Standing two floors high and spanning 25 feet, the memorial tells the story of African-Americans in South Carolina from the slave trade to the modern age in 12 panels. An obelisk bearing a plaque in honor of Dwight stands before the monument, and an image representing human bodies packed into a slave ship rests on the ground on front of the obelisk. The monument can be seen in the bottom right-hand corner in the above aerial photo.
The above life-like iron sculpture of a palmetto tree – the South Carolina state tree – was created by master iron wright Christopher Werner of Charleston. Werner is known for other works in Charleston such as the sword gates at The Citadel and the wrought iron work at the John Rutledge House. Werner’s palmetto tree was dedicated in 1858 and is the oldest monument on the state house grounds. It honors the members of the South Carolina Palmetto Regiment who died during the Mexican War in 1847.
Several state office buildings near the South Carolina State House comprise the downtown pedestrian complex, including the Wade Hampton Building, which has served residents since the 1940s. There are also more contemporary structures such as the Blatt Building, the Gressette Building, the Rembert Dennis Building, and the Edgar A. Brown Building which were added in the 1970s and 1980s when Senate Street was removed in this area to create the walking-only government grounds.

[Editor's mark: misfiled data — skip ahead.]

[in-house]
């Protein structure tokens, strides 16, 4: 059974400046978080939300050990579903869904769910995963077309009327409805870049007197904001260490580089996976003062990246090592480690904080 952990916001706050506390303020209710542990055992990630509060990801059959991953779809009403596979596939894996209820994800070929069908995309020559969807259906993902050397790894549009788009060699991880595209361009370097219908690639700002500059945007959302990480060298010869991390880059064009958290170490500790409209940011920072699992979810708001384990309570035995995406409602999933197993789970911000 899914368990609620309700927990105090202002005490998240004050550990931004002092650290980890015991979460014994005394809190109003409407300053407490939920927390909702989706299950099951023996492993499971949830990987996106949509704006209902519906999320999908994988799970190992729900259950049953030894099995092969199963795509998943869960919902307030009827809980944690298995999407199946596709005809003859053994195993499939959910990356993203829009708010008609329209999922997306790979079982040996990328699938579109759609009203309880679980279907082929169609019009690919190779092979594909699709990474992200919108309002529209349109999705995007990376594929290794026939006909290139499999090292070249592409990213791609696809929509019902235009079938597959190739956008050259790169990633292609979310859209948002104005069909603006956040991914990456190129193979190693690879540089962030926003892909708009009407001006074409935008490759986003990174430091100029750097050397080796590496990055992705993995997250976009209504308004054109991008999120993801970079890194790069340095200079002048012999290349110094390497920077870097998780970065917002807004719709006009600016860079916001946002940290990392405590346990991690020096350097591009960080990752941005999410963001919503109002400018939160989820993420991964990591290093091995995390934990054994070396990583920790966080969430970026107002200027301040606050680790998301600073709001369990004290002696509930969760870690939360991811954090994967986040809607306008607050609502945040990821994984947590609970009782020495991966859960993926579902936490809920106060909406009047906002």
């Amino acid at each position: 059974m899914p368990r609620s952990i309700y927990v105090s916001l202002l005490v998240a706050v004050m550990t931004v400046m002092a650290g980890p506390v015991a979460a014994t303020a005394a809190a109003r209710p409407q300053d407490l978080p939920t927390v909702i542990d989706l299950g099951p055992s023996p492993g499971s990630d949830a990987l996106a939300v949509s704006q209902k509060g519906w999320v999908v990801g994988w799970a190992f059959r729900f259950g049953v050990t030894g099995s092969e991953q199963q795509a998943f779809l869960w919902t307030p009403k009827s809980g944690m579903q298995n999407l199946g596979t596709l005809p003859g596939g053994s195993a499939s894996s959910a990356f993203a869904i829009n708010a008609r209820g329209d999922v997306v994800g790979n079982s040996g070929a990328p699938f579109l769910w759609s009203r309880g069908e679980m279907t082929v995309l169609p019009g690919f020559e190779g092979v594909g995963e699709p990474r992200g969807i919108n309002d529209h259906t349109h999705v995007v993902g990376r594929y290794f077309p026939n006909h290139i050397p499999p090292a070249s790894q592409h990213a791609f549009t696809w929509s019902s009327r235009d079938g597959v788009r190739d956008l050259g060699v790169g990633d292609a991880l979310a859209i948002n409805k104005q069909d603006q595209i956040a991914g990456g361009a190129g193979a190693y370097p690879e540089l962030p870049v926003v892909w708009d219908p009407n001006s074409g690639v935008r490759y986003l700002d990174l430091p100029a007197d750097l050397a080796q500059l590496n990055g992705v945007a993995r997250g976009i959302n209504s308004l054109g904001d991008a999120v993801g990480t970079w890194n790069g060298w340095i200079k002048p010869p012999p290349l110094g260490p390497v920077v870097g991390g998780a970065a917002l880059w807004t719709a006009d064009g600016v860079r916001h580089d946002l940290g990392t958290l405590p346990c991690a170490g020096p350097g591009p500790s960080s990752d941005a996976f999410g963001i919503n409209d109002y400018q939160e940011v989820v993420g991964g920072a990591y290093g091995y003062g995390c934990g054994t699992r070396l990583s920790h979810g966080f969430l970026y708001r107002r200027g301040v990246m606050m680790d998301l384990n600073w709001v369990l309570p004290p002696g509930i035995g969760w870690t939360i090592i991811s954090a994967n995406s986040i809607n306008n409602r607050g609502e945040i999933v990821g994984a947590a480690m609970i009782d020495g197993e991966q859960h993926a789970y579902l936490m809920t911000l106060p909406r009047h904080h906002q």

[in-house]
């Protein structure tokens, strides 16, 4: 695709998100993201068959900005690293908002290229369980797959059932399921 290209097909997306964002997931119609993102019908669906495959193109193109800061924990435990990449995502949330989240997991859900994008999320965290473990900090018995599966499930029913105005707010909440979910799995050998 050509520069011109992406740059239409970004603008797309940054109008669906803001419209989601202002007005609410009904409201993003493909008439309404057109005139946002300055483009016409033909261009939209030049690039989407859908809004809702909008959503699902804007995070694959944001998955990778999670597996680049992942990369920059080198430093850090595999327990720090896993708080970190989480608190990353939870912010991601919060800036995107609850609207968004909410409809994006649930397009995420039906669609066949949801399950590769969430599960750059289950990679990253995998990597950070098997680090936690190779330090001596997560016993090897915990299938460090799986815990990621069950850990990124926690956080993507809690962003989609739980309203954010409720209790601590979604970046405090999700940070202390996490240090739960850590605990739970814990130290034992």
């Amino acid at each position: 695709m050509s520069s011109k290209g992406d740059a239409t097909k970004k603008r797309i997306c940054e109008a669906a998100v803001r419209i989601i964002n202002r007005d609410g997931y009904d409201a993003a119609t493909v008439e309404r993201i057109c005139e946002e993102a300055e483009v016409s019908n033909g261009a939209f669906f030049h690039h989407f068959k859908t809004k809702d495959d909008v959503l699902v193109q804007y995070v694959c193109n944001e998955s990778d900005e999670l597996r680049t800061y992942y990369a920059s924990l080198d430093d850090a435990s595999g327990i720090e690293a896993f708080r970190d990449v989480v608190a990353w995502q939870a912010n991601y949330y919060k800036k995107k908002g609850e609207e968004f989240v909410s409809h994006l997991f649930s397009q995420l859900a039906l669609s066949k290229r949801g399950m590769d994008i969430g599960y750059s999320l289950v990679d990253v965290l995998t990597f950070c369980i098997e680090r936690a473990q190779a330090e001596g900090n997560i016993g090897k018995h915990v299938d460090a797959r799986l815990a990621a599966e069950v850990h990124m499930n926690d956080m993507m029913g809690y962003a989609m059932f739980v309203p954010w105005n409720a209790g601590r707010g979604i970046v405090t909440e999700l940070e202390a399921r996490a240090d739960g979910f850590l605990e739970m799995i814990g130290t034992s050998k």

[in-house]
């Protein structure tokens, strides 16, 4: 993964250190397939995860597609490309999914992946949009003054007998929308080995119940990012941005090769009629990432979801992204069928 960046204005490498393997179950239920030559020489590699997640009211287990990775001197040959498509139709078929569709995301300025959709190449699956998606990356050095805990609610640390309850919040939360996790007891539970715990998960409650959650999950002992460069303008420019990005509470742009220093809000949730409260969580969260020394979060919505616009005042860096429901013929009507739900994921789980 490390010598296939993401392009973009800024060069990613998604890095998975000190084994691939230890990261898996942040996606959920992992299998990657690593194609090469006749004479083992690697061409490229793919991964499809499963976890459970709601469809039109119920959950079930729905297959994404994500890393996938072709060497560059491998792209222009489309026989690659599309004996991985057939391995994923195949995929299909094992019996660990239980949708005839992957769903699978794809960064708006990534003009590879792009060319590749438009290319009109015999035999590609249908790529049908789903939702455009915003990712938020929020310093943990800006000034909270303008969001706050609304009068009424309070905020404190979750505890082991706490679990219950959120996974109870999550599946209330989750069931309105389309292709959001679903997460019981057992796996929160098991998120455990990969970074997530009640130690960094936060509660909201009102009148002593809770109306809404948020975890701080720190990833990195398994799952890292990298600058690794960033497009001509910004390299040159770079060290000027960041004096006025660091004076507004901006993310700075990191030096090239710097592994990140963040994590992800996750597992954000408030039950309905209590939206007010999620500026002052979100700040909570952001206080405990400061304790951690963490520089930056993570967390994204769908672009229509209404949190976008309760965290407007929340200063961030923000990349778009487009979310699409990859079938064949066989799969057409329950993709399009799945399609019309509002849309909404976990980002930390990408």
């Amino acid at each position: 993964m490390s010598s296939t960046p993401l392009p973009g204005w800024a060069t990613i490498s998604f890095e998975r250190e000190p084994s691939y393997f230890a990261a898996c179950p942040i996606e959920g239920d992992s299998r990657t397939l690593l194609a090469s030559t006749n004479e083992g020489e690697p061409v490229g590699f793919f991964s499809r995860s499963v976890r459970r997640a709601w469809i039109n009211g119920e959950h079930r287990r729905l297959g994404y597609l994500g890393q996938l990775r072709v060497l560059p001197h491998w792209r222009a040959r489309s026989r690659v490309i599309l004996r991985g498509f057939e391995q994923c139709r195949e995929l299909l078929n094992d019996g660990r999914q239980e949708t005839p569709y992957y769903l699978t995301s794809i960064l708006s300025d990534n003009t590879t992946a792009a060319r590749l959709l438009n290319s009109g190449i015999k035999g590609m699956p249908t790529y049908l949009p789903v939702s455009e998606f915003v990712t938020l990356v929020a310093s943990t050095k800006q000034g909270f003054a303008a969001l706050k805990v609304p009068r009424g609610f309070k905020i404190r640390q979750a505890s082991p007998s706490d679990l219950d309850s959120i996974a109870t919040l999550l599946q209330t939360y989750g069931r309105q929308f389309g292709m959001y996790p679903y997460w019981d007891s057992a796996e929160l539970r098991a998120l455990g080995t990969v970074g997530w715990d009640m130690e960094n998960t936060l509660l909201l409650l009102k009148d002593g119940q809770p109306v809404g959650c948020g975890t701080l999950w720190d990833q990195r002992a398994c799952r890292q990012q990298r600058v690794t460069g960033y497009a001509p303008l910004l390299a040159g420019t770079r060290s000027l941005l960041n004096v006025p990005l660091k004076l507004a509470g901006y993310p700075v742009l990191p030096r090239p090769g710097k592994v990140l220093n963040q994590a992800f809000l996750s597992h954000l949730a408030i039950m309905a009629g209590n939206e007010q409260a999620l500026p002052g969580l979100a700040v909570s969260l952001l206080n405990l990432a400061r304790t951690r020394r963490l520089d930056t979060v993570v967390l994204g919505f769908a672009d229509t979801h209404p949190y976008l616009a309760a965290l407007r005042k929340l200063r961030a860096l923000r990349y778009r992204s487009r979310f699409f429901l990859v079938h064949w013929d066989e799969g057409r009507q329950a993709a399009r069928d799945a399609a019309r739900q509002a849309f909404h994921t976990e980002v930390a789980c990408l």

The South Carolina State House makes for a fascinating day trip for those interested in the history of the Palmetto State. Free guided and self-guided tours of the capitol building are available for groups. Walk-in visitors are welcome, though groups larger than 10 must have a reservation.
More Pictures of the SC State House
The South Carolina State House is listed in the National Register:
An example of Neo-Classical architecture, the South Carolina Statehouse is a three-story, domed edifice of granite, marble, brick and iron. Vienna-born architect John Niernsee began the structure in 1851, but the Civil War and post-war poverty slowed progress on the building. For unknown reasons, the building was spared in General W. T. Sherman’s 1865 burning of Columbia, though the structure did suffer damage from shelling and burning of the nearby old statehouse. Following the Civil War, between 1869 and 1874, the only state legislature in American history with an African American majority sat here.
In 1876, the Democrats, lead by Wade Hampton conducted the “Red Shirt” campaign against Daniel H. Chamberlain and the Republicans. Both sides claimed victory and two speakers and two Houses began conducting deliberations in the same hall. On April 10, 1877, fulfilling part of the compromise that had allowed his inauguration, President Rutherford B. Hayes withdrew Federal troops. The following day Hampton and his supporters assumed full control of state government. From 1888 to 1891, Niernsee’s son, Frank McHenry Niernsee, served as architect and much of the interior work was completed. In 1900 Frank Milburn served briefly as architect, but was replaced in 1905 by Charles Coker Wilson who finally finished the exterior in 1907.
Take a virtual tour of the State House.